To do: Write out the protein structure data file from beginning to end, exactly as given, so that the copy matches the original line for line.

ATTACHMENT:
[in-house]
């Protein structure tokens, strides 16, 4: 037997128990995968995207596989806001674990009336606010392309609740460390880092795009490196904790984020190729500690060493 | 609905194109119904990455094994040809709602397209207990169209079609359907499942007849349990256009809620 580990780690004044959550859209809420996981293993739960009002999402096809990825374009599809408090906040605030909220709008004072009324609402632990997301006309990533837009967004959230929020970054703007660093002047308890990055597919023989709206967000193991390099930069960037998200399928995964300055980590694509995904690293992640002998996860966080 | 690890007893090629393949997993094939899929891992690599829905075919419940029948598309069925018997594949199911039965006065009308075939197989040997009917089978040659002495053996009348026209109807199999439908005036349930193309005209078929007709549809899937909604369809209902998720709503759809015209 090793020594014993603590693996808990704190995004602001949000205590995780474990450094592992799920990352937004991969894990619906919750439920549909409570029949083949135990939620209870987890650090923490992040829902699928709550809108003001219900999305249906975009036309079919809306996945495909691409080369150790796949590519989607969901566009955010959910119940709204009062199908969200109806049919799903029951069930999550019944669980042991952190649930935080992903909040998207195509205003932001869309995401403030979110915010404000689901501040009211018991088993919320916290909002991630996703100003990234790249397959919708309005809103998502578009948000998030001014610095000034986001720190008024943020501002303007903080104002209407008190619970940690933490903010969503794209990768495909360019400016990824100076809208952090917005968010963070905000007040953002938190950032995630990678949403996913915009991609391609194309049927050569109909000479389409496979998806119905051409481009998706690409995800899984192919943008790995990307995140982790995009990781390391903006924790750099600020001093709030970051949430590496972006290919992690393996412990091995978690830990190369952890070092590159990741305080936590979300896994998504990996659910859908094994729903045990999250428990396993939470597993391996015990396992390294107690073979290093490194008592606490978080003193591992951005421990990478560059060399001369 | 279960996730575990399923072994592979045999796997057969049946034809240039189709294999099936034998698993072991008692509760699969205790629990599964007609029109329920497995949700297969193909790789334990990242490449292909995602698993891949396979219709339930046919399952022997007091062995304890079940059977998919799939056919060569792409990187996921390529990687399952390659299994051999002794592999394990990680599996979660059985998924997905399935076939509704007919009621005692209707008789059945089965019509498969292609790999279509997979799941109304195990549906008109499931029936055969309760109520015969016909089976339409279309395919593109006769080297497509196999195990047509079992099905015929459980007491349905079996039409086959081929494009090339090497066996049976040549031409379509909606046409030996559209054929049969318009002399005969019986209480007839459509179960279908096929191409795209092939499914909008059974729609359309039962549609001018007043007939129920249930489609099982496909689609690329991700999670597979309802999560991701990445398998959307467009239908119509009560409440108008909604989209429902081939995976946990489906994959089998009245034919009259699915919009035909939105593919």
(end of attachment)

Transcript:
[in-house]
């Protein structure tokens, strides 16, 4: 037997128990995968995207596989806001674990009336606010392309609740460390880092795009490196904790984020190729500690060493 | 609905194109119904990455094994040809709602397209207990169209079609359907499942007849349990256009809620 580990780690004044959550859209809420996981293993739960009002999402096809990825374009599809408090906040605030909220709008004072009324609402632990997301006309990533837009967004959230929020970054703007660093002047308890990055597919023989709206967000193991390099930069960037998200399928995964300055980590694509995904690293992640002998996860966080 | 690890007893090629393949997993094939899929891992690599829905075919419940029948598309069925018997594949199911039965006065009308075939197989040997009917089978040659002495053996009348026209109807199999439908005036349930193309005209078929007709549809899937909604369809209902998720709503759809015209 090793020594014993603590693996808990704190995004602001949000205590995780474990450094592992799920990352937004991969894990619906919750439920549909409570029949083949135990939620209870987890650090923490992040829902699928709550809108003001219900999305249906975009036309079919809306996945495909691409080369150790796949590519989607969901566009955010959910119940709204009062199908969200109806049919799903029951069930999550019944669980042991952190649930935080992903909040998207195509205003932001869309995401403030979110915010404000689901501040009211018991088993919320916290909002991630996703100003990234790249397959919708309005809103998502578009948000998030001014610095000034986001720190008024943020501002303007903080104002209407008190619970940690933490903010969503794209990768495909360019400016990824100076809208952090917005968010963070905000007040953002938190950032995630990678949403996913915009991609391609194309049927050569109909000479389409496979998806119905051409481009998706690409995800899984192919943008790995990307995140982790995009990781390391903006924790750099600020001093709030970051949430590496972006290919992690393996412990091995978690830990190369952890070092590159990741305080936590979300896994998504990996659910859908094994729903045990999250428990396993939470597993391996015990396992390294107690073979290093490194008592606490978080003193591992951005421990990478560059060399001369 | 279960996730575990399923072994592979045999796997057969049946034809240039189709294999099936034998698993072991008692509760699969205790629990599964007609029109329920497995949700297969193909790789334990990242490449292909995602698993891949396979219709339930046919399952022997007091062995304890079940059977998919799939056919060569792409990187996921390529990687399952390659299994051999002794592999394990990680599996979660059985998924997905399935076939509704007919009621005692209707008789059945089965019509498969292609790999279509997979799941109304195990549906008109499931029936055969309760109520015969016909089976339409279309395919593109006769080297497509196999195990047509079992099905015929459980007491349905079996039409086959081929494009090339090497066996049976040549031409379509909606046409030996559209054929049969318009002399005969019986209480007839459509179960279908096929191409795209092939499914909008059974729609359309039962549609001018007043007939129920249930489609099982496909689609690329991700999670597979309802999560991701990445398998959307467009239908119509009560409440108008909604989209429902081939995976946990489906994959089998009245034919009259699915919009035909939105593919």